Baskets are a staple in every culture and play a pivotal role in daily life – to store foods, clothes, important items, knick-knacks and shopping too. Basket weaving skills have survived for centuries and highlights the stories and traditions of these age-old cultures. And, woven storage baskets can be considered pieces of art too, each with a unique and individual story to tell.
African basket making is dynamic, a way of life and an expression in every African country. Basket making is impacted quite heavily by societal changes and fashioned by economic and environmental factors. What we may not be aware of is that traditional weaves and basket shapes are determined by their end use too.
Materials Used to Make Baskets
Though basket making methods and techniques haven’t changed much over the years, the materials used to make them have changed – ilala palms, sisal fiber, bamboo, raffia, banana and fan palms, papyrus, plastic, wire and so on. Basket makers have resorted to using available materials like plastic to repurpose non-biodegradable materials and create something new and unique.
Baskets are not the only items made by traditional weavers. Sleeping mats, handbags, shopping baskets, wall hangings and even fish traps are made using traditional and available materials. There is no dearth of things or ways in which these materials can be used to make products whose environmental impact is low.
The process of African woven baskets includes the following steps:
- Coiling – thin strips of any material are wrapped around bunches of grass, coiled and then stitched to keep the coils in place and to strengthen the structure of the basket
- Plaiting or braiding
- Weaving methods which include chequerboard or cross patterns
It is interesting to see how a basket takes shape based on its end use – whether it is to store grains, to serve dry foods, be used as a tray, a bowl, a laundry hamper or fitted with a handle for shopping or to simply hung up on the wall.
African woven baskets are created with a lot of thought and care – fibers are carefully chosen and prepared so that they are plaint. Sisal especially must be stripped first and cleaned by hand before it can be fashioned into a basket. Designs are created with the use of different colours. Colours are based on natural sources like roots, bark, berries, leaves and even clay to name a few sources. As far as patterns go, there are so many to choose from, whether it is geometric shapes or decorative forms like flowers, stars etc. Designs are highlighted by applying contrasting colours and using natural fibers to produce amazing textures and effects.
What is not evident from the final product is that it takes a long time to weave a basket – just as long as it takes to prepare the fibers and deciding the final design. Baskets are reinforced for extra strength with leather/bark strips on the straps, under the base or walls of a basket. Baskets are also embellished with items like shells or beads to make them even more attractive. The final step in weaved storage baskets is covering them with clay or resins to ensure that they are waterproof.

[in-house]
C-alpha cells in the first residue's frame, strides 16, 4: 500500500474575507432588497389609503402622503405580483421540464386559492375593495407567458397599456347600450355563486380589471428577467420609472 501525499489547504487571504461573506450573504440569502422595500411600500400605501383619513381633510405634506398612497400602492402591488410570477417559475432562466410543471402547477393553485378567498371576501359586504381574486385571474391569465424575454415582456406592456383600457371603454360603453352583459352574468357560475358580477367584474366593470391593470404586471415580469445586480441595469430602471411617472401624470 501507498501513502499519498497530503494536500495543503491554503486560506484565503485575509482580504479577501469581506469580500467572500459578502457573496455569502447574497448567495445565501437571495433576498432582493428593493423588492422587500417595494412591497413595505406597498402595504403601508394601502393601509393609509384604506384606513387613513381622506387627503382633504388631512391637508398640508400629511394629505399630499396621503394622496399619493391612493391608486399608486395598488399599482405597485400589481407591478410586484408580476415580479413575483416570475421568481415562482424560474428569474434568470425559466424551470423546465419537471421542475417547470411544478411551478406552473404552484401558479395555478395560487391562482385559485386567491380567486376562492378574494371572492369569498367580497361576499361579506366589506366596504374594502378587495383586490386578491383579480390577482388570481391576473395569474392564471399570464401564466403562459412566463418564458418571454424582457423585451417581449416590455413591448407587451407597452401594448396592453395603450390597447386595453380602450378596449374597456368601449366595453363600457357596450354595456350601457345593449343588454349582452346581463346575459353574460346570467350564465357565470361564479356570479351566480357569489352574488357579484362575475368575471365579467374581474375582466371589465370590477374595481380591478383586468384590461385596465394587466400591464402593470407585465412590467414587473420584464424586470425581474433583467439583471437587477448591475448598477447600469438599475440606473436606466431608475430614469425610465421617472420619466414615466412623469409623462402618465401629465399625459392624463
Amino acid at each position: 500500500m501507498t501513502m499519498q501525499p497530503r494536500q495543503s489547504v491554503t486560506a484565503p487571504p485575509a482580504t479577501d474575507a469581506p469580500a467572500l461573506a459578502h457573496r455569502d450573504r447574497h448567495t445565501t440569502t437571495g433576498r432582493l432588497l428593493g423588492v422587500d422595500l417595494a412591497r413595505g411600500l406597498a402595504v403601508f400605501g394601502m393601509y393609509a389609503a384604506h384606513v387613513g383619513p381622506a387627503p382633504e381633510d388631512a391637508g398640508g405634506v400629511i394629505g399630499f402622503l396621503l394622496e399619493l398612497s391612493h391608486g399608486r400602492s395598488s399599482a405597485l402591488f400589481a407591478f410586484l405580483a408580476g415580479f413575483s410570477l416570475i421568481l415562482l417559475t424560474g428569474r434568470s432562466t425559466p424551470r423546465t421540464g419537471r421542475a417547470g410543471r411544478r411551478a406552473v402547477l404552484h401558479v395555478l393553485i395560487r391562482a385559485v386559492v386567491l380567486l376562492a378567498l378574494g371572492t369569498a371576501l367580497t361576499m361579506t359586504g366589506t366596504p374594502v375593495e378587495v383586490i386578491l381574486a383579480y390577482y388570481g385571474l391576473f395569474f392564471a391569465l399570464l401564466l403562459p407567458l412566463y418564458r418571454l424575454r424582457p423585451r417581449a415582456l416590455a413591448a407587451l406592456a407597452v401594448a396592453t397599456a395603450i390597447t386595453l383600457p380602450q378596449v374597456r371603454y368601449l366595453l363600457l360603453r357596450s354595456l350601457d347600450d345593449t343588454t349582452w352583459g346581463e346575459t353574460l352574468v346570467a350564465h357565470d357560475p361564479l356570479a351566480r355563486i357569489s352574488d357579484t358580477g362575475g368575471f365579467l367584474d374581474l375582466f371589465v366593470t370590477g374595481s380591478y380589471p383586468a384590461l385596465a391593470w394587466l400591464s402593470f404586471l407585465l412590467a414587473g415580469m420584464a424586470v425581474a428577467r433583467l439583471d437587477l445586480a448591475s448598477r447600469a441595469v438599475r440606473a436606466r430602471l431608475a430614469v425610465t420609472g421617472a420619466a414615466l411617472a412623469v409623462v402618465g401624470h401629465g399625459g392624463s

What Sets African Baskets Apart?
Each country and community in Africa have “master weavers” who guide aspiring weavers to not only improve their skills but also with the basic prep work for a basket. Working with a master weaver helps to maintain consistency in weaving, transitions in patterns and designs, the spacing of the design, intricacy, and above all, making an even basket. Most master weavers are women.
There is a growing movement across the globe in promoting indigenous art forms and sustainable living for artisans. Basket weaving offers employment opportunities for African women and has helped many become the main breadwinner of their family. Several non-profit groups are working with co-operatives so that women in rural areas can practice their art form while earning a living. African baskets from each country are very different and vibrant from each other and lend themselves for décor and use in any part of a home while adding a splash of colour and style. These baskets are sturdy, utilitarian and made with sustainable materials.
No doubt, each basket tells a story and piques the interest of the buyer from another part of the world – about the person who made it, the significance of the colours used, meaning of designs and weaves, and what they are used for in their native country. Whether a basket is used to store rice or a laundry basket, each one is lovingly created using natural materials. So many art forms are dying as consumers become more inclined towards fast fashion. It may be time to go back and revive old traditions and provide a source of livelihood to those who need our support.